Father: Amos Cotton
Mother: Mary Cotton (nee Hoskins)
William (Billy) (b. 1778, went into Squire's service as a groom)
Rebecca (Becky) (b. 1779, went into service as a maid)
Gabriel (b. 1780) (became a labourer, then joined the army)
Daniel (b. 1781) (became a labourer)
Margaret (Peggy) (b. 1782, d. 1783)
Susan (Sukey) (b. 1783) (went into service )
Samuel (Sam) (b. 1784) (became a postboy at a local inn)
James (Jimmy) (b 1785, d. 1785)
Amos remarried in late 1785, to Margaret (Meg) Mallard, (b. 1767)
Elizabeth (Bess) (b. 1787, d. 1790)
Joshua (b. 1788) (went into service as a stable boy)
Emily (b. 1789) (went into service as a dairymaid)
Tabitha (Tabby) (b. 1791)
Mary (Molly) (b. 1792, 1794)
Ruth (b. 1793)
Malachi (b 1795)
Wife: Maggie Cotton (nee Evans)
Cotton was born the second son and third child of a farm labourer and his wife in Throwley, an East Kent village. He began his working life aged five, doing simple things such as bird-scaring and stone-picking in the fields, or opening gates. When he was four, his mother died in childbirth and his father remarried later that year.
When Cotton was aged 12, he was goaded into a fight with the Squire's son, Master Edward Burgess, which the Squire interrupted. Master Edward never forgot the humiliation of being caught fighting with a labourer's son and when the Squire died in 1804 and he inherited the estate, he threw the Cotton family out. Amos thought it was because he'd caught him apple scrumping on several occasion, and whipped him for it more than once. Cotton knew better, however; it was because of the fight.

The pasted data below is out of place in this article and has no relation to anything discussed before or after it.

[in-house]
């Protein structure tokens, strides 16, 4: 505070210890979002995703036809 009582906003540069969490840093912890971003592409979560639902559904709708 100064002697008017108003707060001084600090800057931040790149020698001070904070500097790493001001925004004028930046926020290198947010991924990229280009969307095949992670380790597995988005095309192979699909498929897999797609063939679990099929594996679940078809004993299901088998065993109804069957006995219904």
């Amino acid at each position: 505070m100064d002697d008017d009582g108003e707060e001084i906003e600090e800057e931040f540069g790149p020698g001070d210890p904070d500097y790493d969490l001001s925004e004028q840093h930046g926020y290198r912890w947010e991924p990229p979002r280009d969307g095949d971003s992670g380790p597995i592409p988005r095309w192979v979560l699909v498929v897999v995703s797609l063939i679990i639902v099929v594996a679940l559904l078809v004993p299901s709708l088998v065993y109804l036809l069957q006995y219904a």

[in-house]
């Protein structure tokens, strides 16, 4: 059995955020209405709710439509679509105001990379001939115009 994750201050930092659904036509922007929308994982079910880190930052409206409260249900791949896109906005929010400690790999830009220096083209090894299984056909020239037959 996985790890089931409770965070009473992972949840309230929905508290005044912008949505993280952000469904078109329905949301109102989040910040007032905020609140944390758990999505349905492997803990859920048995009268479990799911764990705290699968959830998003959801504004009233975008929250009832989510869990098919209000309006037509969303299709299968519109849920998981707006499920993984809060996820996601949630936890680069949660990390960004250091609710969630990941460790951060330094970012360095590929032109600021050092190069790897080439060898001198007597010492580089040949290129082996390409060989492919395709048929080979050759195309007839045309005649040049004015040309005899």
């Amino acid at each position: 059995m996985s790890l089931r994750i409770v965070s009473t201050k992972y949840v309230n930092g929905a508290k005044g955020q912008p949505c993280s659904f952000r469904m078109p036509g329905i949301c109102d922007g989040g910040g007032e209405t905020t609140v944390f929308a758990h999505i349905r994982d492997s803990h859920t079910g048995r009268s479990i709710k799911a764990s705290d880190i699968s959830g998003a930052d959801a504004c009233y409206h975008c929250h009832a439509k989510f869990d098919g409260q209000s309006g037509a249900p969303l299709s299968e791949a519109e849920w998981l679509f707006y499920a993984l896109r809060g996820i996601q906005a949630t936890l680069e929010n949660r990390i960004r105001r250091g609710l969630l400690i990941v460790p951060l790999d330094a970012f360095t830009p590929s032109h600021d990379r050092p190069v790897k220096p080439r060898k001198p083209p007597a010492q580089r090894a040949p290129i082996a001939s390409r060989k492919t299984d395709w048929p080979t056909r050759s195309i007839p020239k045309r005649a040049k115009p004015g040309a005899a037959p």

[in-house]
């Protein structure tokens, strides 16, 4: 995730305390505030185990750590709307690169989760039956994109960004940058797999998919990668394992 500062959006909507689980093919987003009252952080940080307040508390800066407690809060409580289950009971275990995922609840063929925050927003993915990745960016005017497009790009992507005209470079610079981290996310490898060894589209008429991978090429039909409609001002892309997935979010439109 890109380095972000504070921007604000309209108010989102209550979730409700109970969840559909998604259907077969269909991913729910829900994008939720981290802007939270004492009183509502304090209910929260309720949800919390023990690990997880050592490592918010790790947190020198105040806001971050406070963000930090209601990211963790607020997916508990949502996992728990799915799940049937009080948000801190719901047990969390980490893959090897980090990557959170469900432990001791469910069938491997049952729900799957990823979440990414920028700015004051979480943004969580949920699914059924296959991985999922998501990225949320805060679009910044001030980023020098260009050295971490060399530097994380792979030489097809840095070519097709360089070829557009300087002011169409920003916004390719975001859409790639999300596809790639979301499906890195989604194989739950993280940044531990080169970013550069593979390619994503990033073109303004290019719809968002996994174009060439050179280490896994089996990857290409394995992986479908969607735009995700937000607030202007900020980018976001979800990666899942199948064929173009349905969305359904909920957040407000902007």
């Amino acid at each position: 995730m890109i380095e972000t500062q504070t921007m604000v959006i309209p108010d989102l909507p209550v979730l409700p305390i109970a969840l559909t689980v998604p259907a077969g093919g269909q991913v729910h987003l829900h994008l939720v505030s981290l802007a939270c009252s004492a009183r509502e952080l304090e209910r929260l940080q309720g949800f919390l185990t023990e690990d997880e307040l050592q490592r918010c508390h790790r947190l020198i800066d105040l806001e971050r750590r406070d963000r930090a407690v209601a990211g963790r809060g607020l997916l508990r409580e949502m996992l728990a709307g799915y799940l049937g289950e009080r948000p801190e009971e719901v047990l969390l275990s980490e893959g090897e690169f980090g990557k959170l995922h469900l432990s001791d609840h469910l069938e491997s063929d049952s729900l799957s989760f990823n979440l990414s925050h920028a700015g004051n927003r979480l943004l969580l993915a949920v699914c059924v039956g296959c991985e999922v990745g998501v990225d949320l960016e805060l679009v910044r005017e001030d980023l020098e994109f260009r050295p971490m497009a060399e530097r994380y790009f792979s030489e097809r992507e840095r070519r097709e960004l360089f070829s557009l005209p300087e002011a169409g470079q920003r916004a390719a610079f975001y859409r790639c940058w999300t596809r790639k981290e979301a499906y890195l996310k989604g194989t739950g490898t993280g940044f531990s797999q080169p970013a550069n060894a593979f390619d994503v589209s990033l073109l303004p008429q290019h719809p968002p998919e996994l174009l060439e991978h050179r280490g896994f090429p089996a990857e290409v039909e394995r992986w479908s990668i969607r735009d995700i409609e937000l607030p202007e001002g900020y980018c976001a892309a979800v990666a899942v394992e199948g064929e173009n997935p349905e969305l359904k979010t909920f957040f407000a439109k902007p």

Enlisting in the Army
After leaving the cottage where he grew up,
Cotton headed to Faversham, the nearest big town to Throwley - a place he had only visited once before in his life. Having no luck at the hiring fair, he fell in with a recruiting party for the 22nd Regiment. He was disinclined to enlist, the Army having a reputation for being full of drunkards, thieves and vagabonds, but the Sergeant succeeded in getting him drunk enough to accept the King's Shilling. He was unable to pay the guinea 'smart money' to secure his release and attested before a magistrate the next day.
His life in the 22nd was uneventful until the Light Company got a new Captain, who noticed Cotton's potential as a Light Bob and arranged for his transfer to the 60th Rifles in 1807.
In the 60th
Cotton has taken to the life of a Rifleman like a duck to water, and is one of the best shots in the Company, due to his keen countryman's eye.
At Christmas 1808 his company got a new Captain, the newly-promoted Captain Vickery. This was only the beginning, however, as Cotton shortly received a summons to see the Captain. Thinking that he had somehow been caught in a misdemeanour (although he didn't know what he might have done) he was taken aback to be offered the role of batman, apparently on the recommendation of Sergeant Muller, the Company's senior Sergeant.